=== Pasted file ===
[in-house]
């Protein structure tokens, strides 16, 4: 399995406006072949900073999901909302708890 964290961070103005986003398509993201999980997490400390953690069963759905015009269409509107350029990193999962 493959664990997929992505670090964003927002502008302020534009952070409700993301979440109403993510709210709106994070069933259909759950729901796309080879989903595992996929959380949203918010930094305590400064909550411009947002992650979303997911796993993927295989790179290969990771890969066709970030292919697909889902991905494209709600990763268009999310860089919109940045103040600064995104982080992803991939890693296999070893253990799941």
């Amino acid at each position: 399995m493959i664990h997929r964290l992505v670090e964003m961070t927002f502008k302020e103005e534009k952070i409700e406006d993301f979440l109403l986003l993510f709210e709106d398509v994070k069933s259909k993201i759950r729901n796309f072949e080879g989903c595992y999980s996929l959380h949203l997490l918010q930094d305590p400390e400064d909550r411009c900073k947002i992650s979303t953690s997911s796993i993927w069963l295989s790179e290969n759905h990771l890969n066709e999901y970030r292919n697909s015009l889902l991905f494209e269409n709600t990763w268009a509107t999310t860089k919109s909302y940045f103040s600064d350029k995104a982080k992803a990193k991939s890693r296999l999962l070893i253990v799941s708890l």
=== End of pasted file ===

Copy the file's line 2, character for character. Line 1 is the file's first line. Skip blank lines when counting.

């Protein structure tokens, strides 16, 4: 399995406006072949900073999901909302708890 964290961070103005986003398509993201999980997490400390953690069963759905015009269409509107350029990193999962 493959664990997929992505670090964003927002502008302020534009952070409700993301979440109403993510709210709106994070069933259909759950729901796309080879989903595992996929959380949203918010930094305590400064909550411009947002992650979303997911796993993927295989790179290969990771890969066709970030292919697909889902991905494209709600990763268009999310860089919109940045103040600064995104982080992803991939890693296999070893253990799941």